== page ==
Anyway, back to tomorrow's Corrections meeting. There are a couple of bills up I don't like, and several good ones I hope make it through. Let's run through the highlights:
Watching dots on a screen won't make us safer
HB 430 by Madden: To start with one I don't like, this bill requires GPS monitoring for certain sex offenders, a faddish approach that IMO doesn't improve safety much. I'm tired of having to make these arguments myself, so let me quote the Texas Association Against Sexual Assault, a statewide victim's rights group:
Global Position Satellite (GPS) tracking of sexual offenders may make us feel good, but will not make us safer. A careful examination of salient facts indicates that universal GPS monitoring of all registered sex offenders would be ill advised. First, most sex offenders victimize in places where we expect them to be (i.e. their own homes and the homes of people they know well.) The sad fact is, providing extra measures to keep sex offenders from restricted areas (schools, parks) does not protect the overwhelming majority of child victims of sexual abuse who are molested in their own homes or the home of the abuser. Second, GPS uses relatively new technology with known flaws and limitations. For example, like cell phones signals, GPS signals are frequently lost in forested and mountainous areas; they don't work in urban canyons, underground rail lines, buildings and sometimes even automobiles. Third, GPS is expensive ($6 to $10 per day per offender). California estimated that the net fiscal impact for GPS tracking of sex offenders in that state is likely to be "several tens of millions of dollars annually for the first few years, probably reaching at least $100 million in about ten years, and increasing significantly thereafter." Finally, GPS monitoring is not designed to be a stand-alone sex offender management tool. When used in conjunction with other management tools (e.g. specialized sex offender supervision caseloads, home contacts, employment verifications, alcohol and drug testing, treatment, case reviews, risk assessment instruments, collateral contacts, polygraph testing), GPS does hold promise. However, there is little scientific research regarding its effectiveness for management of even predatory sexual offenders. Under no circumstances should GPS of registered sex offenders be considered a ‘silver bullet.’'Nuff said.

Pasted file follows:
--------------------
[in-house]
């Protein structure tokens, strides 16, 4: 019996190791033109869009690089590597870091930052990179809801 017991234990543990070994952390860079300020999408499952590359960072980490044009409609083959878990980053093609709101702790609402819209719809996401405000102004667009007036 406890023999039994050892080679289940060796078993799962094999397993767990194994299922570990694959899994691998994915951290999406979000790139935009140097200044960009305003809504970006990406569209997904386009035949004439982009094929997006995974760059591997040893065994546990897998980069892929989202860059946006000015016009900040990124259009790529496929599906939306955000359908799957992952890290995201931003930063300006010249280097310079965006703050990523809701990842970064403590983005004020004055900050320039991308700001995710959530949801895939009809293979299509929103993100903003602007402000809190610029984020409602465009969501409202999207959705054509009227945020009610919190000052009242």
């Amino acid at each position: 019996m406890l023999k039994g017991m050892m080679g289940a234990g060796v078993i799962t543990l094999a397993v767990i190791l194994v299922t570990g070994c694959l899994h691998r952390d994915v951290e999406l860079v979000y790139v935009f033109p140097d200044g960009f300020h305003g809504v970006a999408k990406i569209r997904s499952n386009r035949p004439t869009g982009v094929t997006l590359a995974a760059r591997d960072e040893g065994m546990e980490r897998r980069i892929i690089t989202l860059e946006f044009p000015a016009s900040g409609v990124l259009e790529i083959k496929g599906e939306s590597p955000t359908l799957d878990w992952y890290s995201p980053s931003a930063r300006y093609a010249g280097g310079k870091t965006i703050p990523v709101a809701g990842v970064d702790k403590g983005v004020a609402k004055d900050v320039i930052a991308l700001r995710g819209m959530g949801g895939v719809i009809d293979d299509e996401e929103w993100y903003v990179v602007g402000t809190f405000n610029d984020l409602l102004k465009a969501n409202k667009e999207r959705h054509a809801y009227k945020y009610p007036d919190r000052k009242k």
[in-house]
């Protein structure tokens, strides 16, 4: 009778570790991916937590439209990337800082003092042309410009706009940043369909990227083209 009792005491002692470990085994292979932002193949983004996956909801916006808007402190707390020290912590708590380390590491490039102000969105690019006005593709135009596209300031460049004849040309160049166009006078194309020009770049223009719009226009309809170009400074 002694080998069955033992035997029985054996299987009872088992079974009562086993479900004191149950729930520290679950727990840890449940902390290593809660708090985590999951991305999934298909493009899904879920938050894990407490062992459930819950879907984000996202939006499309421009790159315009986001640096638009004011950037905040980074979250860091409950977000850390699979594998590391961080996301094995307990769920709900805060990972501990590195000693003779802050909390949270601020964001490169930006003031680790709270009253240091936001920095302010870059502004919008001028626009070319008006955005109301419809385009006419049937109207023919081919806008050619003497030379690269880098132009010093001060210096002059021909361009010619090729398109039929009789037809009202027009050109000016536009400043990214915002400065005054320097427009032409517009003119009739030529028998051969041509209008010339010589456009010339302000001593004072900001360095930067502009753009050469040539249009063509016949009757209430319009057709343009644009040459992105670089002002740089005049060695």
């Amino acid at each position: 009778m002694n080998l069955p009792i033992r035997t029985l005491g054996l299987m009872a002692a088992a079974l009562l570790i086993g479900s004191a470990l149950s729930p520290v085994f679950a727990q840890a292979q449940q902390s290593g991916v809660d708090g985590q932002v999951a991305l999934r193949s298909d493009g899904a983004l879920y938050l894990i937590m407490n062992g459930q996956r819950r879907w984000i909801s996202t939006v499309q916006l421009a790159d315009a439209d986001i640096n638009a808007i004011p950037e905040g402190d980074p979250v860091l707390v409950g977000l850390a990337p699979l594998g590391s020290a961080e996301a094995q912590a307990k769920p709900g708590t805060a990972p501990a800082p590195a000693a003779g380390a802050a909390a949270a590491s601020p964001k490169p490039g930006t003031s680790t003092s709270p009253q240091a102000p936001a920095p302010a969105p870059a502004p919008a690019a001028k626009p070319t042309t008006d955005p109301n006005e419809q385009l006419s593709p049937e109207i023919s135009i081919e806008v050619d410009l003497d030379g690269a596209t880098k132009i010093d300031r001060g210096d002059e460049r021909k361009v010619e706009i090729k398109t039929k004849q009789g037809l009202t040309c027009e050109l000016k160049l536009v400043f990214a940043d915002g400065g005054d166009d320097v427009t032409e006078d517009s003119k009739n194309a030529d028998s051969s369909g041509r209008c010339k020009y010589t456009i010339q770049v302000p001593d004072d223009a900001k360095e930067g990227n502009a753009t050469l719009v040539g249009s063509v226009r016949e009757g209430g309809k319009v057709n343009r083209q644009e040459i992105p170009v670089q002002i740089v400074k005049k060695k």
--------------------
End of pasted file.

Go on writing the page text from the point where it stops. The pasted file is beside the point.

Common sense on HIV, part one: Test prison inmates for AIDS
HB 1276 by Davis: Here's a bill that deserves passage, this one mandating AIDS tests for all prisoners during their diagnostic process upon entry into a TDCJ facility. The Attorney General said they could - this would be the Legislature telling them they have to. This way sick people get identified and treated
Common sense on HIV, part two: Condoms in prison
HB 1068 by Coleman: Though some conservatives have made fun of it, I think this bill which would allow condom distribution and disposal in prison, is probably good public policy if done for health reasons and it's not treated as an excuse to tolerate prison rape. OTOH, there's plenty of anecdotal and some statistical evidence that TDCJ tolerates prison rape now, HIV rates in Texas prisons are high, and already cost TDCJ a whopping 40% of its entire pharmacy budget! Like many things in this world, it's a good idea that could turn sour in the implementation, but that's no reason not to try - the costs of not doing so are quite high. If you asked me, "common sense part three" would be to install tattoo parlors in prison, like they approved in Canada, but that bill didn't get filed. However, we do get an,